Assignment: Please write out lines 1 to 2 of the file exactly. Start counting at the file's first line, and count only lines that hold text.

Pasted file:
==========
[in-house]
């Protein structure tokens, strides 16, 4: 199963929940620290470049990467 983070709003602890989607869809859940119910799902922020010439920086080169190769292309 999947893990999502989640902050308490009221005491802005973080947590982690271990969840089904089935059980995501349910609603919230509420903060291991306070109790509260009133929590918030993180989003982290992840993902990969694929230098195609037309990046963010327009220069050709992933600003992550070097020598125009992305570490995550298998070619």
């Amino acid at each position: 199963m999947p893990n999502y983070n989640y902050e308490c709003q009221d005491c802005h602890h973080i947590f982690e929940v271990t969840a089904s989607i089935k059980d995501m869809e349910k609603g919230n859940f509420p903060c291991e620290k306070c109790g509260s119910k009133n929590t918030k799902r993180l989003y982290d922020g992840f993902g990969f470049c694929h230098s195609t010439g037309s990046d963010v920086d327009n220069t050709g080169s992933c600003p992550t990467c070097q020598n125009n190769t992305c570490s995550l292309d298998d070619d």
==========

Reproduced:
[in-house]
């Protein structure tokens, strides 16, 4: 199963929940620290470049990467 983070709003602890989607869809859940119910799902922020010439920086080169190769292309 999947893990999502989640902050308490009221005491802005973080947590982690271990969840089904089935059980995501349910609603919230509420903060291991306070109790509260009133929590918030993180989003982290992840993902990969694929230098195609037309990046963010327009220069050709992933600003992550070097020598125009992305570490995550298998070619």